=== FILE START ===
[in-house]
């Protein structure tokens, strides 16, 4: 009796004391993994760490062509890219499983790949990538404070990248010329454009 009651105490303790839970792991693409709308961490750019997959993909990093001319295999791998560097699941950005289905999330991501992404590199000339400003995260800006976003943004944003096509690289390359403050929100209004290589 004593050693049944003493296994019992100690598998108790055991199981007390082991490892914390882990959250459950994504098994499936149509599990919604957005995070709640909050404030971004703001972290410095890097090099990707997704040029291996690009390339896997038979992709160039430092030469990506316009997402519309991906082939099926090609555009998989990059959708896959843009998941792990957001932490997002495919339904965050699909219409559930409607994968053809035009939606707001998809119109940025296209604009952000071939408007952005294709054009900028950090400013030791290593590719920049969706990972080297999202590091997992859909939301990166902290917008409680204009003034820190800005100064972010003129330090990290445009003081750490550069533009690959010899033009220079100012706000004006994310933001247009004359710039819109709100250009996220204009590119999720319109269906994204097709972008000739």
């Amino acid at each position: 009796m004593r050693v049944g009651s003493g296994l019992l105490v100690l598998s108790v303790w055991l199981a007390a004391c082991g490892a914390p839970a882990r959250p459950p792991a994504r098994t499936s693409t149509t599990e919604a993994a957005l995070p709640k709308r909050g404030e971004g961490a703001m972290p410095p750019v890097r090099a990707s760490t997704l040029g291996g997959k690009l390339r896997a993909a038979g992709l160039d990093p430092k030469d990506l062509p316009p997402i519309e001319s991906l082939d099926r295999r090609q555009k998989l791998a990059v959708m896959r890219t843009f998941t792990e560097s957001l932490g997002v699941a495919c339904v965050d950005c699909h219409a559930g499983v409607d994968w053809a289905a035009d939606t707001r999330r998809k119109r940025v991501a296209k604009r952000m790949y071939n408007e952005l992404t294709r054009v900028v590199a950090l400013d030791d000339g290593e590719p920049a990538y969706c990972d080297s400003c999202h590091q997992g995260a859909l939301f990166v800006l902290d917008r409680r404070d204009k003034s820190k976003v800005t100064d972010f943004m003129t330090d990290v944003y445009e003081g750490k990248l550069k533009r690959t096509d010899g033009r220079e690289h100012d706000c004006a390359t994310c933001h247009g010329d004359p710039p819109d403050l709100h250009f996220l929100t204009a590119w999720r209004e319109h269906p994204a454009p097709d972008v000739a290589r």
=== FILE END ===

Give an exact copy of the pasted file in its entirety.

[in-house]
């Protein structure tokens, strides 16, 4: 009796004391993994760490062509890219499983790949990538404070990248010329454009 009651105490303790839970792991693409709308961490750019997959993909990093001319295999791998560097699941950005289905999330991501992404590199000339400003995260800006976003943004944003096509690289390359403050929100209004290589 004593050693049944003493296994019992100690598998108790055991199981007390082991490892914390882990959250459950994504098994499936149509599990919604957005995070709640909050404030971004703001972290410095890097090099990707997704040029291996690009390339896997038979992709160039430092030469990506316009997402519309991906082939099926090609555009998989990059959708896959843009998941792990957001932490997002495919339904965050699909219409559930409607994968053809035009939606707001998809119109940025296209604009952000071939408007952005294709054009900028950090400013030791290593590719920049969706990972080297999202590091997992859909939301990166902290917008409680204009003034820190800005100064972010003129330090990290445009003081750490550069533009690959010899033009220079100012706000004006994310933001247009004359710039819109709100250009996220204009590119999720319109269906994204097709972008000739």
């Amino acid at each position: 009796m004593r050693v049944g009651s003493g296994l019992l105490v100690l598998s108790v303790w055991l199981a007390a004391c082991g490892a914390p839970a882990r959250p459950p792991a994504r098994t499936s693409t149509t599990e919604a993994a957005l995070p709640k709308r909050g404030e971004g961490a703001m972290p410095p750019v890097r090099a990707s760490t997704l040029g291996g997959k690009l390339r896997a993909a038979g992709l160039d990093p430092k030469d990506l062509p316009p997402i519309e001319s991906l082939d099926r295999r090609q555009k998989l791998a990059v959708m896959r890219t843009f998941t792990e560097s957001l932490g997002v699941a495919c339904v965050d950005c699909h219409a559930g499983v409607d994968w053809a289905a035009d939606t707001r999330r998809k119109r940025v991501a296209k604009r952000m790949y071939n408007e952005l992404t294709r054009v900028v590199a950090l400013d030791d000339g290593e590719p920049a990538y969706c990972d080297s400003c999202h590091q997992g995260a859909l939301f990166v800006l902290d917008r409680r404070d204009k003034s820190k976003v800005t100064d972010f943004m003129t330090d990290v944003y445009e003081g750490k990248l550069k533009r690959t096509d010899g033009r220079e690289h100012d706000c004006a390359t994310c933001h247009g010329d004359p710039p819109d403050l709100h250009f996220l929100t204009a590119w999720r209004e319109h269906p994204a454009p097709d972008v000739a290589r």